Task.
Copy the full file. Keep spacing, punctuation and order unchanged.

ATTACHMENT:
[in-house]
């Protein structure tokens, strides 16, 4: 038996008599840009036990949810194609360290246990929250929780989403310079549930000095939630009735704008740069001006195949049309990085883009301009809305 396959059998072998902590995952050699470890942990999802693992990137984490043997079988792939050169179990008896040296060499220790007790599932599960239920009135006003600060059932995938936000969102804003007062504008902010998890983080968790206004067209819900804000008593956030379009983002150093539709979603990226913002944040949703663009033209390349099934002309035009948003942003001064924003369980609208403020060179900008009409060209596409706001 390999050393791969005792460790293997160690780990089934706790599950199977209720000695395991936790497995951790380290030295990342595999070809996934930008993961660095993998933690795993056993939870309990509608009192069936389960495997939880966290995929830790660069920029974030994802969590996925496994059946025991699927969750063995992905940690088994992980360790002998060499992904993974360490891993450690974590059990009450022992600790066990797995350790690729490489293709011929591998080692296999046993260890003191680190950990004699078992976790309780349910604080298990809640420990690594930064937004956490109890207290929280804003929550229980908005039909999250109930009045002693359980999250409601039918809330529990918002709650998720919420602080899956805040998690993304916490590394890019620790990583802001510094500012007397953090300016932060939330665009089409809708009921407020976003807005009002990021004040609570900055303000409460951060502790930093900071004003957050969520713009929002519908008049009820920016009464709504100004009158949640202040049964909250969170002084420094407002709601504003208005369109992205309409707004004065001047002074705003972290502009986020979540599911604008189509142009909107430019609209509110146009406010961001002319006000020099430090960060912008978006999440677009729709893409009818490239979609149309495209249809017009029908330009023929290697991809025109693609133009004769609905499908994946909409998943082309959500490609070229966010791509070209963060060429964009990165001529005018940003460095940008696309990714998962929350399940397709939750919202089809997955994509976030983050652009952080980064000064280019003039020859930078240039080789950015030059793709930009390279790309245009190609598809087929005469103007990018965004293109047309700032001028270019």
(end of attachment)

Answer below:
[in-house]
């Protein structure tokens, strides 16, 4: 038996008599840009036990949810194609360290246990929250929780989403310079549930000095939630009735704008740069001006195949049309990085883009301009809305 396959059998072998902590995952050699470890942990999802693992990137984490043997079988792939050169179990008896040296060499220790007790599932599960239920009135006003600060059932995938936000969102804003007062504008902010998890983080968790206004067209819900804000008593956030379009983002150093539709979603990226913002944040949703663009033209390349099934002309035009948003942003001064924003369980609208403020060179900008009409060209596409706001 390999050393791969005792460790293997160690780990089934706790599950199977209720000695395991936790497995951790380290030295990342595999070809996934930008993961660095993998933690795993056993939870309990509608009192069936389960495997939880966290995929830790660069920029974030994802969590996925496994059946025991699927969750063995992905940690088994992980360790002998060499992904993974360490891993450690974590059990009450022992600790066990797995350790690729490489293709011929591998080692296999046993260890003191680190950990004699078992976790309780349910604080298990809640420990690594930064937004956490109890207290929280804003929550229980908005039909999250109930009045002693359980999250409601039918809330529990918002709650998720919420602080899956805040998690993304916490590394890019620790990583802001510094500012007397953090300016932060939330665009089409809708009921407020976003807005009002990021004040609570900055303000409460951060502790930093900071004003957050969520713009929002519908008049009820920016009464709504100004009158949640202040049964909250969170002084420094407002709601504003208005369109992205309409707004004065001047002074705003972290502009986020979540599911604008189509142009909107430019609209509110146009406010961001002319006000020099430090960060912008978006999440677009729709893409009818490239979609149309495209249809017009029908330009023929290697991809025109693609133009004769609905499908994946909409998943082309959500490609070229966010791509070209963060060429964009990165001529005018940003460095940008696309990714998962929350399940397709939750919202089809997955994509976030983050652009952080980064000064280019003039020859930078240039080789950015030059793709930009390279790309245009190609598809087929005469103007990018965004293109047309700032001028270019």